Northwestern Medicine scientists have reportedly developed an animal model for ALS dementia. A university news release notes that the research findings will allow researchers to directly see the brains of living mice, under anesthesia, at the microscopic level. This will also allow for direct observation of test treatments to determine if they work.
Teepu Siddique, MD, senior study author, Northwestern scientist, states in the release that the new mouse model will allow for rapid testing and direct monitoring of treatments in real time.
“This will allow scientists to move quickly and accelerate the testing of drug therapies,” Siddique adds.
According to the release, the new mouse model has the pathological traits of the disease in humans with mutations in the genes for UBQLN2 (ubliqulin 2) and SQSTM1 (P62) that Siddique and colleagues pinpointed in 2011. That pathology was linked to all forms of ALS and ALS/dementia, the release says.
Siddique and corresponding author Han-Xian Deng, MD, note in the release that they have reproduced behavioral, neurophysiological, and pathological changes in a mouse that mimic this form of dementia linked to ALS.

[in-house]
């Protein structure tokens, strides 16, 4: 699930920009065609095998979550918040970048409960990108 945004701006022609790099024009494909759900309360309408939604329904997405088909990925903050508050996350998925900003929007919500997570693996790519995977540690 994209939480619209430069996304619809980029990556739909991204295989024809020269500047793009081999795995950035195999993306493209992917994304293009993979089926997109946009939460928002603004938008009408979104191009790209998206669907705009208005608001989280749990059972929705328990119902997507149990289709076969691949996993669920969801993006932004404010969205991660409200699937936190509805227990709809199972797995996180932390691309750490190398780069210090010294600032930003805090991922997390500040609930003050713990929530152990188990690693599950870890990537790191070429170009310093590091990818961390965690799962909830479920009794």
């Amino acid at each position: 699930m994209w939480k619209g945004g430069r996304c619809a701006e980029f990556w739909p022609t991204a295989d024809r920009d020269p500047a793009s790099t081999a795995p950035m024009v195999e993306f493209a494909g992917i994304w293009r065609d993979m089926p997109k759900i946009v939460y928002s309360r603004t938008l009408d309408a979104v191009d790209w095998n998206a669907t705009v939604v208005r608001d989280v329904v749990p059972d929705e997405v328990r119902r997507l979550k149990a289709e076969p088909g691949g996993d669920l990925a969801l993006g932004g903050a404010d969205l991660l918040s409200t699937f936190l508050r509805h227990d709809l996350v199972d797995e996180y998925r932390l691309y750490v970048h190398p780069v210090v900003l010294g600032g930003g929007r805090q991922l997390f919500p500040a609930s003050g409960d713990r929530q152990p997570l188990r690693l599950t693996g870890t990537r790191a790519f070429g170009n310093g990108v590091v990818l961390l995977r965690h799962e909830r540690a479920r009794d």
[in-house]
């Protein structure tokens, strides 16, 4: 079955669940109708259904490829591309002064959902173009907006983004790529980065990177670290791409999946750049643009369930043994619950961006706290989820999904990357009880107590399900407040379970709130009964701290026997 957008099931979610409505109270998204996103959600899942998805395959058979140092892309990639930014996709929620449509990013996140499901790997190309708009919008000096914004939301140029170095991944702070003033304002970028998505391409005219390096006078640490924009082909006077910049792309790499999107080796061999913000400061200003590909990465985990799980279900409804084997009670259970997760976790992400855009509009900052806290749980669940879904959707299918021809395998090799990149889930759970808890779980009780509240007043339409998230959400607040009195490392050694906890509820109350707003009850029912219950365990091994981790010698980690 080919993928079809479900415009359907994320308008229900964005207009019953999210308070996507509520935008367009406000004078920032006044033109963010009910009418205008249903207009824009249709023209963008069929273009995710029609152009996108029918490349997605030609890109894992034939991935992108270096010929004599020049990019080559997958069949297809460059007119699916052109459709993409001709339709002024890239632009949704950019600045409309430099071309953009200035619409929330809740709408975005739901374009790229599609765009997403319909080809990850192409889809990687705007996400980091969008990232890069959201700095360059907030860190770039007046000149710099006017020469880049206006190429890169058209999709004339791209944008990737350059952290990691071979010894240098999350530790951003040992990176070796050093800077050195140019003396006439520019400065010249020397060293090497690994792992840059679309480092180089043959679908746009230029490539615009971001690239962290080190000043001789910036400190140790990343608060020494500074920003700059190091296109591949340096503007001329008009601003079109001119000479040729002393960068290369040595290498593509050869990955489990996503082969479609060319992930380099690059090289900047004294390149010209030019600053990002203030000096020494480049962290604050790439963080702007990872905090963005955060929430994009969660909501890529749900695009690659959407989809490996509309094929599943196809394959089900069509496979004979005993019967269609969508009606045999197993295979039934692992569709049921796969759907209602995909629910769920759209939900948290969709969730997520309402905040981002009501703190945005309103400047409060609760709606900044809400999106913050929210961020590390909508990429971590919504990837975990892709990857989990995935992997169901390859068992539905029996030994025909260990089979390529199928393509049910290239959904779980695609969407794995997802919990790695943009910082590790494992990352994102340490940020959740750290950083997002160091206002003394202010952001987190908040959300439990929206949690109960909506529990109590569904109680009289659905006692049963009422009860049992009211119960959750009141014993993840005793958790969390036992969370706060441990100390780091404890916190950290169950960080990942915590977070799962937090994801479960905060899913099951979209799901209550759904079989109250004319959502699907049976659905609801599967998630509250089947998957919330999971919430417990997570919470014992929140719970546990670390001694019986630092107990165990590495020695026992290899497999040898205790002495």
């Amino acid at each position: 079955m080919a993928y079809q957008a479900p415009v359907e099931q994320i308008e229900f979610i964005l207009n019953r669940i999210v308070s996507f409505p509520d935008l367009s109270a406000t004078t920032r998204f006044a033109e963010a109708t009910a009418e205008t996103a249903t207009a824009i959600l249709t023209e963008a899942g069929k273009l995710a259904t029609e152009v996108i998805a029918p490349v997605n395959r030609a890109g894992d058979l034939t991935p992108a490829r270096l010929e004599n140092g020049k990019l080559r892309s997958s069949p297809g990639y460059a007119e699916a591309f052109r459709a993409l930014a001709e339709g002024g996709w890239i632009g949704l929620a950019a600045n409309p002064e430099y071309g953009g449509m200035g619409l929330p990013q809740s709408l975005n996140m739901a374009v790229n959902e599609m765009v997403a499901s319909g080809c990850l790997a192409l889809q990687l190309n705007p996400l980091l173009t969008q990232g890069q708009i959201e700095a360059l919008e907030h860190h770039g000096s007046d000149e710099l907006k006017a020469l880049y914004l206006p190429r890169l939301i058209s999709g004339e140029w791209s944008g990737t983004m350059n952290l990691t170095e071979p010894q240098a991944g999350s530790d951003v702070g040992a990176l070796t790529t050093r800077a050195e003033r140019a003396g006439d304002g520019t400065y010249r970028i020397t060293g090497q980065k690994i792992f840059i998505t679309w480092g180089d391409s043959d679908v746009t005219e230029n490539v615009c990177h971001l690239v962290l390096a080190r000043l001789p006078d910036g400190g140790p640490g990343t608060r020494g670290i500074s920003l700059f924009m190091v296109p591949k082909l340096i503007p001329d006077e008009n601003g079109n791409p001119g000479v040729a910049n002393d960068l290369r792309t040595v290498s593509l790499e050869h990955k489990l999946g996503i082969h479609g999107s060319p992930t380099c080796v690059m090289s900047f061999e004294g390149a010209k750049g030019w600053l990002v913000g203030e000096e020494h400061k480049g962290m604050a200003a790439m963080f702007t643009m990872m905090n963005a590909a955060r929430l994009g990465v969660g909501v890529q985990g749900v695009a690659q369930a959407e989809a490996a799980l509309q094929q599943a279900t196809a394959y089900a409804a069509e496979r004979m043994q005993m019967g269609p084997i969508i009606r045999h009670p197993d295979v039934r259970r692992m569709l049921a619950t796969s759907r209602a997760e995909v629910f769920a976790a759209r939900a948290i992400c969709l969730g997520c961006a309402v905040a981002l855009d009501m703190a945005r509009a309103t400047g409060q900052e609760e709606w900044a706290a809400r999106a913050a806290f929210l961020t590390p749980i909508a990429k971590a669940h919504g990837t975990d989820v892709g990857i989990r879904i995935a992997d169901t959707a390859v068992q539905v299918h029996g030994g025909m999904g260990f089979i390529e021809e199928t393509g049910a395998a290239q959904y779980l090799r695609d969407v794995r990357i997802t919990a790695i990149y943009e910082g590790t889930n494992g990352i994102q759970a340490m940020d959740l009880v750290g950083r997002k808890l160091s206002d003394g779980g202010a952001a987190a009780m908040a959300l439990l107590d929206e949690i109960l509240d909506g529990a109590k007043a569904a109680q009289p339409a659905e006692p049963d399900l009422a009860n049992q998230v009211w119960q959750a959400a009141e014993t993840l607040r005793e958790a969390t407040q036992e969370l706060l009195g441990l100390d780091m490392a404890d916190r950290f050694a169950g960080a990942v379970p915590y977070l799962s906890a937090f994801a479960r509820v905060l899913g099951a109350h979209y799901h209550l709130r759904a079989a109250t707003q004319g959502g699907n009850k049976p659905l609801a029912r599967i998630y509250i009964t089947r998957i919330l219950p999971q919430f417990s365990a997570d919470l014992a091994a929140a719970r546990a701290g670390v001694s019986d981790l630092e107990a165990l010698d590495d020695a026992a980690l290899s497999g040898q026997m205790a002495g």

Siddique explains that it has been a challenge for scientists to reproduce the genetic mutations of ALS, particularly ALS/dementia in animal models, and in turn this has slowed drug therapy testing.
The release reports that 5% or more of ALS cases also have ALS/dementia, which Siddique says “is an even more vicious disease than ALS alone because it attacks the brain, causing changes in behavior and language, as well as paralysis.”
Photo Credit: Northwestern University
Source: Northwestern University